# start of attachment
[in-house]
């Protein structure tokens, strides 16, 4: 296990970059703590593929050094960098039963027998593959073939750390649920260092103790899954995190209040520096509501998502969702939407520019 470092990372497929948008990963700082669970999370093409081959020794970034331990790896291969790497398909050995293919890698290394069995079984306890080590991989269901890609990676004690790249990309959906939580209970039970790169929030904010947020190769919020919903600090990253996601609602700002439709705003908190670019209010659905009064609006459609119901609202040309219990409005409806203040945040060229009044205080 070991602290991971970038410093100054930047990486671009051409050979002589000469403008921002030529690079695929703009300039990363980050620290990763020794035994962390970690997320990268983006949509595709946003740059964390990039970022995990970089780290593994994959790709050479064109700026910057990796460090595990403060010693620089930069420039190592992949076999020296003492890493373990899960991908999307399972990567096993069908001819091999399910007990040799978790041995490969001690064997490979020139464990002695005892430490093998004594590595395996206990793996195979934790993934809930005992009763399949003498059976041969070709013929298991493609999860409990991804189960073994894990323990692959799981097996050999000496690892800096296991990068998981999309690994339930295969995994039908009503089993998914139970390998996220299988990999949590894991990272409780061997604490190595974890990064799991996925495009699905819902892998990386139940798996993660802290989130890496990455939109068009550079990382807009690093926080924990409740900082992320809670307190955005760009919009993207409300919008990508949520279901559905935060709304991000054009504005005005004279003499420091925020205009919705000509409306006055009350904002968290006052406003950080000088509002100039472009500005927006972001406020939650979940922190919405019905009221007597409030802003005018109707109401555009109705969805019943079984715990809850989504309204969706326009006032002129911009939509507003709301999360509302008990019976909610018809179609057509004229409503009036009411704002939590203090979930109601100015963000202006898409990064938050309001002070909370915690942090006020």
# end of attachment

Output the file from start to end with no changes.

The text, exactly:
[in-house]
């Protein structure tokens, strides 16, 4: 296990970059703590593929050094960098039963027998593959073939750390649920260092103790899954995190209040520096509501998502969702939407520019 470092990372497929948008990963700082669970999370093409081959020794970034331990790896291969790497398909050995293919890698290394069995079984306890080590991989269901890609990676004690790249990309959906939580209970039970790169929030904010947020190769919020919903600090990253996601609602700002439709705003908190670019209010659905009064609006459609119901609202040309219990409005409806203040945040060229009044205080 070991602290991971970038410093100054930047990486671009051409050979002589000469403008921002030529690079695929703009300039990363980050620290990763020794035994962390970690997320990268983006949509595709946003740059964390990039970022995990970089780290593994994959790709050479064109700026910057990796460090595990403060010693620089930069420039190592992949076999020296003492890493373990899960991908999307399972990567096993069908001819091999399910007990040799978790041995490969001690064997490979020139464990002695005892430490093998004594590595395996206990793996195979934790993934809930005992009763399949003498059976041969070709013929298991493609999860409990991804189960073994894990323990692959799981097996050999000496690892800096296991990068998981999309690994339930295969995994039908009503089993998914139970390998996220299988990999949590894991990272409780061997604490190595974890990064799991996925495009699905819902892998990386139940798996993660802290989130890496990455939109068009550079990382807009690093926080924990409740900082992320809670307190955005760009919009993207409300919008990508949520279901559905935060709304991000054009504005005005004279003499420091925020205009919705000509409306006055009350904002968290006052406003950080000088509002100039472009500005927006972001406020939650979940922190919405019905009221007597409030802003005018109707109401555009109705969805019943079984715990809850989504309204969706326009006032002129911009939509507003709301999360509302008990019976909610018809179609057509004229409503009036009411704002939590203090979930109601100015963000202006898409990064938050309001002070909370915690942090006020």